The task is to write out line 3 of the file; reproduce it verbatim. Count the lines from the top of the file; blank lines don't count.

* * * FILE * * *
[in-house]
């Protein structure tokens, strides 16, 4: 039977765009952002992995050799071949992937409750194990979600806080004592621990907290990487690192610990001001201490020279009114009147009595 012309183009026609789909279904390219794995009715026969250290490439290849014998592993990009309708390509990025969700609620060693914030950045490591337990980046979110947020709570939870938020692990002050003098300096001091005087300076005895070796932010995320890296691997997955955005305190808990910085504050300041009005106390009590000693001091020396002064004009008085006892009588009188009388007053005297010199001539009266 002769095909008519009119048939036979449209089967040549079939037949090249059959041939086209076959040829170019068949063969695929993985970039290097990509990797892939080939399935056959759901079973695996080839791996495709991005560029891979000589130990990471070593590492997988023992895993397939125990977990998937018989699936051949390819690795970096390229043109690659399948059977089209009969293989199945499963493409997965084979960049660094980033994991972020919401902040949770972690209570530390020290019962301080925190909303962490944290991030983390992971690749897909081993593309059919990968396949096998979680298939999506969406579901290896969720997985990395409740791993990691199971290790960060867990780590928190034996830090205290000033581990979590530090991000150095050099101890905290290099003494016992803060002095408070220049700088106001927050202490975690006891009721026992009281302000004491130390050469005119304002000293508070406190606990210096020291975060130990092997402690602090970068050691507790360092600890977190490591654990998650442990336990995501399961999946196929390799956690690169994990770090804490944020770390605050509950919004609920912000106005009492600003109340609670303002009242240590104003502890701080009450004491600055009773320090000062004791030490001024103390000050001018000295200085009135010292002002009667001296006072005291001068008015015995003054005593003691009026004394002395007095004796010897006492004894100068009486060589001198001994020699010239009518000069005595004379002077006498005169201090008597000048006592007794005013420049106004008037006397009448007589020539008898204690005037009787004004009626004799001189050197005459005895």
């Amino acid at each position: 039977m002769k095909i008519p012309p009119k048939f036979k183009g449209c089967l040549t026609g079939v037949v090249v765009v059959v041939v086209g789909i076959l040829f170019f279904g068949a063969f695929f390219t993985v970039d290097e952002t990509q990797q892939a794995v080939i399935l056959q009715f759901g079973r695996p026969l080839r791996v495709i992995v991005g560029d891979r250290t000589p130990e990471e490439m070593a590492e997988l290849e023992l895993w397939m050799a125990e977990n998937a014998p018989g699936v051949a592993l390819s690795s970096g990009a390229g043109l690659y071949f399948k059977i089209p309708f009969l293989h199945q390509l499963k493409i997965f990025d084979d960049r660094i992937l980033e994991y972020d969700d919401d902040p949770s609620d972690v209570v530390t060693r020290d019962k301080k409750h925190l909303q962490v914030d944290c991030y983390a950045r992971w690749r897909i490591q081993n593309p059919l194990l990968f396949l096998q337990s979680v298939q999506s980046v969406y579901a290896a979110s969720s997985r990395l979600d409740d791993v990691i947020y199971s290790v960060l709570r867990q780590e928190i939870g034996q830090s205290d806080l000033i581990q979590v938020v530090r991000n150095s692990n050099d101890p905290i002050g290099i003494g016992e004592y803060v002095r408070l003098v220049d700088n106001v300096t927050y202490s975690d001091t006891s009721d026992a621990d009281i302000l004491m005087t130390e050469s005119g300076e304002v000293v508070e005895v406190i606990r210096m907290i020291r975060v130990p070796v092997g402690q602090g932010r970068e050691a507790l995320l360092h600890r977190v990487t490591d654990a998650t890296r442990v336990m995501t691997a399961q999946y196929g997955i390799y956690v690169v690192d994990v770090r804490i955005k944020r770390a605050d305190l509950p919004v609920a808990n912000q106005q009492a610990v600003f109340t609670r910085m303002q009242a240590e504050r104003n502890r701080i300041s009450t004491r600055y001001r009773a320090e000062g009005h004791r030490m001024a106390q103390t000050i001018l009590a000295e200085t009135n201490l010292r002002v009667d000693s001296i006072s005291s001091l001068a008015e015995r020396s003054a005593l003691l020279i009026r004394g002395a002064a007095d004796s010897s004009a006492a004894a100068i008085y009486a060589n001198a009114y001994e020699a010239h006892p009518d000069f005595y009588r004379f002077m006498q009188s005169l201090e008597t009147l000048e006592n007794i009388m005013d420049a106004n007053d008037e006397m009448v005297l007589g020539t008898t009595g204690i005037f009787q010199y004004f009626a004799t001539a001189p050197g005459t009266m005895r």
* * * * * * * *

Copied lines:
């Amino acid at each position: 039977m002769k095909i008519p012309p009119k048939f036979k183009g449209c089967l040549t026609g079939v037949v090249v765009v059959v041939v086209g789909i076959l040829f170019f279904g068949a063969f695929f390219t993985v970039d290097e952002t990509q990797q892939a794995v080939i399935l056959q009715f759901g079973r695996p026969l080839r791996v495709i992995v991005g560029d891979r250290t000589p130990e990471e490439m070593a590492e997988l290849e023992l895993w397939m050799a125990e977990n998937a014998p018989g699936v051949a592993l390819s690795s970096g990009a390229g043109l690659y071949f399948k059977i089209p309708f009969l293989h199945q390509l499963k493409i997965f990025d084979d960049r660094i992937l980033e994991y972020d969700d919401d902040p949770s609620d972690v209570v530390t060693r020290d019962k301080k409750h925190l909303q962490v914030d944290c991030y983390a950045r992971w690749r897909i490591q081993n593309p059919l194990l990968f396949l096998q337990s979680v298939q999506s980046v969406y579901a290896a979110s969720s997985r990395l979600d409740d791993v990691i947020y199971s290790v960060l709570r867990q780590e928190i939870g034996q830090s205290d806080l000033i581990q979590v938020v530090r991000n150095s692990n050099d101890p905290i002050g290099i003494g016992e004592y803060v002095r408070l003098v220049d700088n106001v300096t927050y202490s975690d001091t006891s009721d026992a621990d009281i302000l004491m005087t130390e050469s005119g300076e304002v000293v508070e005895v406190i606990r210096m907290i020291r975060v130990p070796v092997g402690q602090g932010r970068e050691a507790l995320l360092h600890r977190v990487t490591d654990a998650t890296r442990v336990m995501t691997a399961q999946y196929g997955i390799y956690v690169v690192d994990v770090r804490i955005k944020r770390a605050d305190l509950p919004v609920a808990n912000q106005q009492a610990v600003f109340t609670r910085m303002q009242a240590e504050r104003n502890r701080i300041s009450t004491r600055y001001r009773a320090e000062g009005h004791r030490m001024a106390q103390t000050i001018l009590a000295e200085t009135n201490l010292r002002v009667d000693s001296i006072s005291s001091l001068a008015e015995r020396s003054a005593l003691l020279i009026r004394g002395a002064a007095d004796s010897s004009a006492a004894a100068i008085y009486a060589n001198a009114y001994e020699a010239h006892p009518d000069f005595y009588r004379f002077m006498q009188s005169l201090e008597t009147l000048e006592n007794i009388m005013d420049a106004n007053d008037e006397m009448v005297l007589g020539t008898t009595g204690i005037f009787q010199y004004f009626a004799t001539a001189p050197g005459t009266m005895r």